Why prune shrubs anyway?

To prune or not to prune, that is the question.
Especially now, as cool weather sets in, people want to know if this is the right time to prune their plants. Fertilizing, watering and weeding are suddenly not so important, as most plants stop growing this time of year.
But if you are blessed or cursed with the endless energy of a gardener, you’ve got to keep busy.
It is generally wisest to prune during the cooler months because during warmer times, when sap is flowing, pruning cuts become entry points for insect pests and debilitating fungi.
The other day I told a student to prune a xylosma shrub; five minutes later, all that remained was a 4-inch stump. Obviously, I had failed to properly communicate what pruning is all about.
Xylosma produces a uniquely curving trunk that should be shown off in a correctly pruned plant. Luckily, the plant in question is one that has the capacity for regrowth. Large, vigorous, woody shrubs – oleander, cotoneaster, privet, pittosporum, viburnum and xylosma – seem to grow back no matter how hard they are pruned.
Many plants, however, do not survive such radical pruning. Among the more pruning-sensitive species are recently introduced flowering shrubs and subshrubs from South Africa and Australia, as well as many California natives. Many of these Mediterranean climate plants are promoted for their drought tolerance and long bloom period; their relatively short life span, compared to the old standby shrubs, is less known.
The stems of most brilliant flowering, dry-climate shrubs are seldom more than half an inch in diameter. This means pruning should be conservative and continuous. Whenever a flowering shoot has stopped blooming, it should be selectively pruned back to a node – the growing point where leaf meets stem. Severe pruning of all stems at once can kill the plant, especially if it’s been in the ground more than five years.
Examples of such pruning-sensitive species include many of the salvias (sages), leucophyllums (Texas rangers) and teucriums (germanders), as well as lavender, rosemary and virtually all other perennial herbs.
The presence of insect pests is one good reason to prune shrubs. In older gardens steeped in the shade of tall trees, mealy bugs and scales are frequently found on the lower portions of shrubs. Cold weather will stop mealy
bugs and scales temporarily, but unless light and air circulation are improved through pruning of overhead trees and the shrubs themselves, these same insects will come back with a vengeance the following spring.
New plantings on the south-facing Ventura Freeway (101) embankments at Balboa Boulevard include several specimens of Salvia Greggii, the autumn sage. In one season, this plant has shown spectacular growth and has nearly reached its mature height of 4 feet. At this very moment, it is covered with red flowers. If this plant is not selectively pruned, and just left alone, it will soon stop flowering and will show little color for many months. To keep it in bloom, shoots with faded flowers would have to be cut back by two-thirds.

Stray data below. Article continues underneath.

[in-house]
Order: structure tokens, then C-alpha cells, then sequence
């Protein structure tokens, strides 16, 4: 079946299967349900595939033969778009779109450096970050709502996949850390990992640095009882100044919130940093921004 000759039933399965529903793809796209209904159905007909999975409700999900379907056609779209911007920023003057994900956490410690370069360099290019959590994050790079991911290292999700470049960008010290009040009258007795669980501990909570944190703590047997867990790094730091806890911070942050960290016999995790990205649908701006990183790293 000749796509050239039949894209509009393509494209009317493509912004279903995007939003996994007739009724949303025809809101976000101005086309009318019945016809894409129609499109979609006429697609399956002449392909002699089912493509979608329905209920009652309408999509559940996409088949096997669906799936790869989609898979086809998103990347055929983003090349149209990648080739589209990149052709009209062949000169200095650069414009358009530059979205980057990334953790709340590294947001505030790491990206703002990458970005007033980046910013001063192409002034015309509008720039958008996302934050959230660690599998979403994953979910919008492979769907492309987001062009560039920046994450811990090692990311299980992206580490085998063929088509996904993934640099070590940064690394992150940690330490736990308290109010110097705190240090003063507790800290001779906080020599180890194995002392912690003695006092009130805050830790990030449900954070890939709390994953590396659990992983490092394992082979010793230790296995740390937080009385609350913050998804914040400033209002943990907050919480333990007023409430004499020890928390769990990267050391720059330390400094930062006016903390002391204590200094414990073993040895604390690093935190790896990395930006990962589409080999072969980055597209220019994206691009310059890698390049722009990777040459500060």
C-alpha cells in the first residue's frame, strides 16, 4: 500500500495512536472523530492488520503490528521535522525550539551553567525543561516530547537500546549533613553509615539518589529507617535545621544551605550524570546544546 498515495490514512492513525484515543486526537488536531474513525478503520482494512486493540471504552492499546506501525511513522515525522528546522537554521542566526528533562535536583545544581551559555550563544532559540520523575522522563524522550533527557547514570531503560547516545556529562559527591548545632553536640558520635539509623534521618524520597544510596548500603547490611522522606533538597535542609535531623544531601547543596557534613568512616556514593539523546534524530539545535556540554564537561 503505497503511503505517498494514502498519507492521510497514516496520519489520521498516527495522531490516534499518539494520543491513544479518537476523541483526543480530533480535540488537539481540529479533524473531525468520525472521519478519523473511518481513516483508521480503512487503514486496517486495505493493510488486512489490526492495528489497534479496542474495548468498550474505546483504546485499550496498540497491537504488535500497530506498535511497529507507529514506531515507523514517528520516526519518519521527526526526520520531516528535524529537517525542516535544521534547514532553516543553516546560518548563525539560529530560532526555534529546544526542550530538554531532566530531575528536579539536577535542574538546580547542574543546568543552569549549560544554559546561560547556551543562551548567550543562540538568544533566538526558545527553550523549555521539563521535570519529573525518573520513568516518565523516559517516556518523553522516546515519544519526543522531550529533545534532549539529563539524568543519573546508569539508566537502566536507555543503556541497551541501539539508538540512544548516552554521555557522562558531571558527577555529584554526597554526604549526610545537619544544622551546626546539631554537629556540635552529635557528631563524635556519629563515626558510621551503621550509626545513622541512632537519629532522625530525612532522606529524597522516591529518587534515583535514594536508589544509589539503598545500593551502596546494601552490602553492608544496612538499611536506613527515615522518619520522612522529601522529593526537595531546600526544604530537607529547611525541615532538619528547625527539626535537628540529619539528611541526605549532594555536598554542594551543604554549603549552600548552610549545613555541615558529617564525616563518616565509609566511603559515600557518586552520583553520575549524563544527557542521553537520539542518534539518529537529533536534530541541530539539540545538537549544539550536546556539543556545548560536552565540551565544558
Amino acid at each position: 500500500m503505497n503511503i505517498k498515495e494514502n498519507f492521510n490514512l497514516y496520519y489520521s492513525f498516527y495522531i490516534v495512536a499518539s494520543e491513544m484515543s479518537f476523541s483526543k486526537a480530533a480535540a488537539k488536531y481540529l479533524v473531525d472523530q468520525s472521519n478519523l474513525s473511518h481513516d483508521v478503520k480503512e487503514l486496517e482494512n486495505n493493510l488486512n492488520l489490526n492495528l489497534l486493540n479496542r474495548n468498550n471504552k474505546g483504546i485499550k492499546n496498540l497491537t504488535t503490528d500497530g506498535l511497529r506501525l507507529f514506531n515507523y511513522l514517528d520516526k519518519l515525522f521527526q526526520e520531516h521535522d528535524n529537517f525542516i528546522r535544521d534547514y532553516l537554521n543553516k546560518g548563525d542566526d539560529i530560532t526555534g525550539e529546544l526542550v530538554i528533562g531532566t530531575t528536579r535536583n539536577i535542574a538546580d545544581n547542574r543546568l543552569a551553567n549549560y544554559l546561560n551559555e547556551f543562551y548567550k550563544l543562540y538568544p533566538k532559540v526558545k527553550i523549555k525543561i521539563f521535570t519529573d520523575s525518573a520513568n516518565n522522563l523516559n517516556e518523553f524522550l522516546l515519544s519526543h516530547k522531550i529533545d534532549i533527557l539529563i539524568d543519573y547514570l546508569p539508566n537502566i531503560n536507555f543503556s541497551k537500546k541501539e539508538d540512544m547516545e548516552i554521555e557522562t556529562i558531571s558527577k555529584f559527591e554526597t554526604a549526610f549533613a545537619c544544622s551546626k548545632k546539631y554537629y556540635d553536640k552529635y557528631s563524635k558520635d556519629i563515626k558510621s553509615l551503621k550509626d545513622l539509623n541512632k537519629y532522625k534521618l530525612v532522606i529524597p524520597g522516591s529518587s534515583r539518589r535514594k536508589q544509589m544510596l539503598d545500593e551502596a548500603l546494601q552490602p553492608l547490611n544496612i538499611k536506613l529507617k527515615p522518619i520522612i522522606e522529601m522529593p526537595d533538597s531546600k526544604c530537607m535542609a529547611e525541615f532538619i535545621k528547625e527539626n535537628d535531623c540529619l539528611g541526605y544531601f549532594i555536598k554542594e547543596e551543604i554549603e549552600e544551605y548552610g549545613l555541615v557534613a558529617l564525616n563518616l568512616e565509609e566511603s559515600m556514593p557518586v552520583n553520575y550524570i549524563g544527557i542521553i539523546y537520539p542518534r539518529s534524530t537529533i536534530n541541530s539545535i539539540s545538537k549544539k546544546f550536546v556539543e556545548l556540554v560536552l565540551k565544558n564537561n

It is worth noting that in a 350-page volume titled “The Big Book of Gardening Skills” (Garden Way Publishing, 1993) barely five paragraphs are devoted to the subject of pruning shrubs.
“All shrubs need a certain amount of pruning,” it is written, “if only to remove the dead or damaged branches. Cut off the dead wood as close to the stem as possible. Next, cut the branches that are broken and take off any branch that rubs on another or crosses over it in any way.” This, in a nutshell, is what pruning shrubs is all about.
In order to accomplish this task, you will need three tools: an ordinary hand-held pruning shears ($10 to $20), a long-handled loppers ($30 to $50) and a small folding pruning saw ($10 to $20). You can buy these tools at prices lower than those given above, but inexpensive tools are often of poor quality.
Tip: Toads are excellent pest-control agents, and they will breed in the smallest backyard pond. Toads consume insect pests and larvae, as well as slugs, mosquitoes and flies. In three months, a toad will consume as many as 10,000 insects. Toads are terrestrial creatures that burrow in the earth during the day and come out to eat at night. During the winter, they hibernate in the soil. When breeding, they seek water to lay their eggs, out of which hatch tadpoles that swim around for a few weeks before becoming toads that seek out dry ground.

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